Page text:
The floor reserved for Textile Design displays was perhaps the most alluring. Each student had a separate theme chosen at the commencement of the year, which dictated the entire display at the event. The students’ innovation knew no bounds: the works ranged from a plethora of shades of lights and colors, human muscles and intricate illusions, to themes of love and lust. Three of the most captivating set-ups, however, were titled “Sareen-e-Khaama”, “Rainforest Dragon” and “Lahori Kitsch”. The first title, translated as “Reflections of an Antique”, sought to promote the culture and language of a time when Urdu had gained ground and was recognized as a burgeoning language. Urdu’s influences from Persian and Turkish were displayed in the fabrics, where scripts from these languages emerged in the patterns. Moreover, ornaments from these traditions also peeked in through the designs on the fabrics. “Rainforest Dragon” was innovative and extremely appealing to the eyes. The student had used three different patterns of the dragon’s head, body and tail, and incorporated them into her floor cushions, sofa drapes and wall hangings. Through charcoal drawings, laser leather, knitting, hand stitching and digital printing, the student had turned a somber-looking design and color theme into a space that was serene and sophisticated. Shan-e-Zahra’s demonstration was filled with colors of spring and summer. Her “Lahori Kitsch” was inspired by the Walled City of Lahore, and aimed to reveal the colorful and rich culture of the city. Her work comprised multi-purpose objects – sofas, storage boxes, drawers and tables.
Fashion Design was perhaps the next best showcase of talent, commitment and creativity. A student had chosen coral and white colors and designed clothes according to the different stages of an immortal jellyfish: cocooned, growth of tentacles, upper-body growth, and the evolution of a detachable body part. Added layers on each piece of clothing successfully captured the next stage of growth of the fish. Another student had incorporated Jewish flowers, Christian nun capes and Muslim shuttlecock burqa patterns in her clothes to produce a wonderful demonstration of religious harmony. Her primary idea was to produce “Mipsters (Muslim Hipsters)” who would wear clothes that were modest, yet highly trendy. “A tale of Pink City” was inspired by a festival from Jaipur, where elephants are decorated and beautified. Initially the student’s work only focused on embroidered leather waistcoats and jodhpur pants, but on designer Nomi Ansari’s suggestion, she expanded into other garments with the same theme. “Elephants became abstract after a while because people here associate them with Ganesh, but they are still a recurring feature, along with peacocks”, stated the student. Other displays were equally fascinating, where students had taken inspiration from human skeletons, cracks and shards, the ocean, and the cultural heritage of Balochistan. A few students had tried to be too abstract, and while their ideas were commendable, their work fell short of expectations.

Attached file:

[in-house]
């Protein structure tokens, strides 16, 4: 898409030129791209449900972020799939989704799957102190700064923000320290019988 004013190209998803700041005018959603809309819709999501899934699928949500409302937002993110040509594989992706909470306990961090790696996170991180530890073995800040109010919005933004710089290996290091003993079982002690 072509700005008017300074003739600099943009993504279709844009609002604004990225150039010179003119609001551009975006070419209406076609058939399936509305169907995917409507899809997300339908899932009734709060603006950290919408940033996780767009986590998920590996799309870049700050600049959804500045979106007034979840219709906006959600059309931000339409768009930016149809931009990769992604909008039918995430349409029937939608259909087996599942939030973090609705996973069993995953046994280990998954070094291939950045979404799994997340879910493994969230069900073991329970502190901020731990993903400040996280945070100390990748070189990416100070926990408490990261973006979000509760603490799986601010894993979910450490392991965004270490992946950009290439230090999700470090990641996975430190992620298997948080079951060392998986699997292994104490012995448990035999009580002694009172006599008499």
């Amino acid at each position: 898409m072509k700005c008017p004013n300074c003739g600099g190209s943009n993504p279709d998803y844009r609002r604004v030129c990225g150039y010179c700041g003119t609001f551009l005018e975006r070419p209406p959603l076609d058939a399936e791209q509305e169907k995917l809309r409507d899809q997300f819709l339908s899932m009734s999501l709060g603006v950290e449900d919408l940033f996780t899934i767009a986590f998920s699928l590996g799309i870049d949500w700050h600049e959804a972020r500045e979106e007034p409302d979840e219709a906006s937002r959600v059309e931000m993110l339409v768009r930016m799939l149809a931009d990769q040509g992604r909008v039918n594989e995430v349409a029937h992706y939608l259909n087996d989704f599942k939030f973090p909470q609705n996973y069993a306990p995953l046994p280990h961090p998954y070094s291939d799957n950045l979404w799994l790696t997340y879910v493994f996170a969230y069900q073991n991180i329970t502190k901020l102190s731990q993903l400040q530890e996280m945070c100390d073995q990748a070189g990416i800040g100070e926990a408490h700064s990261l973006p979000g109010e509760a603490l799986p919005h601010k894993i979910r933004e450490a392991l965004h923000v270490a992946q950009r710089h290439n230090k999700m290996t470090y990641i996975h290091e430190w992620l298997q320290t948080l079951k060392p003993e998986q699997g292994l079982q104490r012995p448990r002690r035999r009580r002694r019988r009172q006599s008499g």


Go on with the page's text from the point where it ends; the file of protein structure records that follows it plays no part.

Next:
Interestingly, the Jewelry department was dominated by men. Students used pieces of jewelry to tell stories. Alizai Khan imaginatively incorporated Pashtun culture into his work, while Ilyas Ahmed displayed “unlocking his journey”, through which he conveyed to spectators the way in which he had managed to unlock his potential, overcome societal pressures, and pursue his passion for jewelry making.
The Furniture Design and Manufacturing Department managed to produce an excitingly unique display, where chairs were made in the shape of human bones, drawers were in the shape of a giraffe’s body, and book shelves were presented in the form of a guitar. This category had very few students compared to fashion, textile and fashion marketing, but it revealed a talent that was highly inspirational and enriching.
Fashion Marketing and Merchandising put up colorful displays of the well-known brands in the country: Khaadi, BeechTree, HKB, Swarovski and many others. They were very eye-catching and prominent, but did not attract many visitors, who seemed too familiar with them and wanted to explore the more unfamiliar displays by the students.
Leather Accessories and Footwear was also very fascinating, as students had come up with very surprising themes. This department had less abstract themes compared to textile and fashion, and seemed to receive greater appreciation by the crowd. The most popular works had used a “crown-betta fish theme – Vivacious Gush,” “Royal carriage,” “Vintage” and “Jazz.”
All pictures have been provided by Mashal Imran Sadiq
Click to view picture gallery
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